Stirring Up a Regency Christmas Pudding

Period illustration of plum pudding

Period image of a flaming plum pudding. Image credit: cyberphysics.pwp.blueyonder.co.uk

Hope you enjoyed Stir Up Sunday. Like all good Austen fans, I was weighing, measuring and stirring away all day preparing my Christmas pudding.

What’s that? You missed it?

Well, no worries, you still have time to get your Christmas pudding stirred, baked and fed before Advent begins on December 2.

Still no go? Ah. Allow me to explain.

The last Sunday before Advent, this year November 25, was traditionally known as ‘Stir Up Sunday’ or ‘Christmas Pudding Day.’ It was considered the last day to ‘stir up’ your Christmas pudding so it would have time to mature before its star turn on the day.1

The pudding would spend the intervening weeks reposing in a cool dark place, being ‘fed’ every week or so with a stiff drink of brandy or rum, and mellowing into moist, rich perfection. Another spell of an hour or so of boiling heated the pudding before serving.

Everyone in the household took a turn stirring the pudding with a wooden spoon while making a wish. The pudding was to be stirred from east to west in honor of the Wise Men who visited the infant Christ. Children of the household often recited a rhyme based on the 1549 Book of Common Prayer collect for the day:

‘Stir up, we beseech thee, the pudding in the pot;And when we get home, we’ll eat the lot.’2

A silver sixpence was slipped into the batter, to bring wealth to the finder. Other additions might be a button or bell for a lucky life, a ring to foretell marriage, or even a thimble to warn of impending spinsterhood!3,8

By the time of the elegant Regency era, many of the old Christmas traditions were considered ‘rustic’ and people of ‘good society’ avoided them.4

In Persuasion, we view the countrified Musgraves’s celebrations through the sophisticated sensibilities of Anne Elliott and Lady Russell. The “riotous boys holding high revel” over a table “groaning” with Christmas food treats, the “chattering girls cutting up silk and gold paper” to the background of a “roaring Christmas fire” hold little charm for the ladies. Lady Russell resolves “in future not to call at Uppercross in the Christmas holiday.”5

Fortunately the Christmas pudding, the sturdy descendant of the medieval boiled ‘frumenty’ porridge, was a survivor of Regency minimalism.

Later developments included sultanas, currants and dried plums, hence the name Plum Pudding.6

Of course, for Americans the term ‘pudding’ can cause confusion. In simple terms, a Christmas pudding is a fruitcake that is steamed rather than baked. To be most correct, it should be brought to the table flamed with a tot of brandy and decorated with a sprig of holly, and is served with a custard or brandy ‘hard’ sauce.

Ready to make your own Regency Christmas pudding? 1811’s The London Art of Cookery by John Farley offers this recipe:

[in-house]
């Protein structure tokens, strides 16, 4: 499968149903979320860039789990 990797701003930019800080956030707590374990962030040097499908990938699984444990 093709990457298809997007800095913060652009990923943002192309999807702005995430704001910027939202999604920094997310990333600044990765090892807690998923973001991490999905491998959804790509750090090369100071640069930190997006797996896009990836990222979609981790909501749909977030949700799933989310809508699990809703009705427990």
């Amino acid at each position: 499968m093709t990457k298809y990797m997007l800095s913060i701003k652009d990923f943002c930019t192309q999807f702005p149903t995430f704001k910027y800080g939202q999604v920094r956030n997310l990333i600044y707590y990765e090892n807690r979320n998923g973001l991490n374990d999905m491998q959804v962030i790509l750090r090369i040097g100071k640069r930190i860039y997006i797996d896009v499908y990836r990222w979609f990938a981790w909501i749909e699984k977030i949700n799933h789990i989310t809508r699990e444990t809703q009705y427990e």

“Plum Pudding boiled.

Cut a pound of suet into little pieces, but not too fine, a

pound of currants washed clean, a pound of raisins stoned,

eight yolks of eggs, and four whites, half a nutmeg grated,

a tea-spoonful of beaten ginger, a pound of flour, and a pint of

milk. Beat the eggs first, then put to them half the milk,

and beat them together, and by degrees stir in the flour, then

the suet, spice, and fruit, as much milk as will mix it well

together very thick. It will take five hours boiling.”7

The storage and aging of puddings was so well known and used that Farley did not need to give directions. For modern cooks, this simple procedure involves allowing the pudding to cool completely. Wrap the pudding in a clean kitchen towel soaked in brandy or white rum. Store the pudding in a covered tin and keep in a cool, dark place for at least two to four weeks before serving, refreshing the wrapping with additional liquor weekly.8

Modernized recipes are readily available. Christmas or Plum pudding is a simple and sturdy dessert that requires little of a cook, even a novice, except a bit of time. Cider can be substituted for the liquor.

Why not try making one, at least once? You might stir up a new Christmas tradition for your family.

References:

1 http://projectbritain.com/Xmas/stirup.htm

2 ibid

3 http://resources.woodlands-junior.kent.sch.uk/customs/Xmas/christmaspudding.html

4 http://jobev.com/xmasarticle.html

4 ibid

5 Austen, Jane. Persuasion. Chapter 14

6 http://resources.woodlands-junior.kent.sch.uk/customs/Xmas/christmaspudding.html

7http://books.google.com/books?id=jfgqAAAAYAAJ&printsec=frontcover&source=gbs_atb#v=onepage&q&f=false

8 http://www.mahalo.com/how-to-make-plum-pudding/

Comment... 2 I'd love to hear your thoughts.

One Comment

  1. Posted September 21, 2014 at 6:34 pm | Permalink

    It’s actually a nice and useful piece of info.
    I’m happy that you simply shared this useful information with us.
    Please stay us up to date like this. Thanks for sharing.

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    […] week we discussed ‘Stir Up Sunday,’November 25, the last Sunday before Advent and the traditional deadline for mixing up your […]

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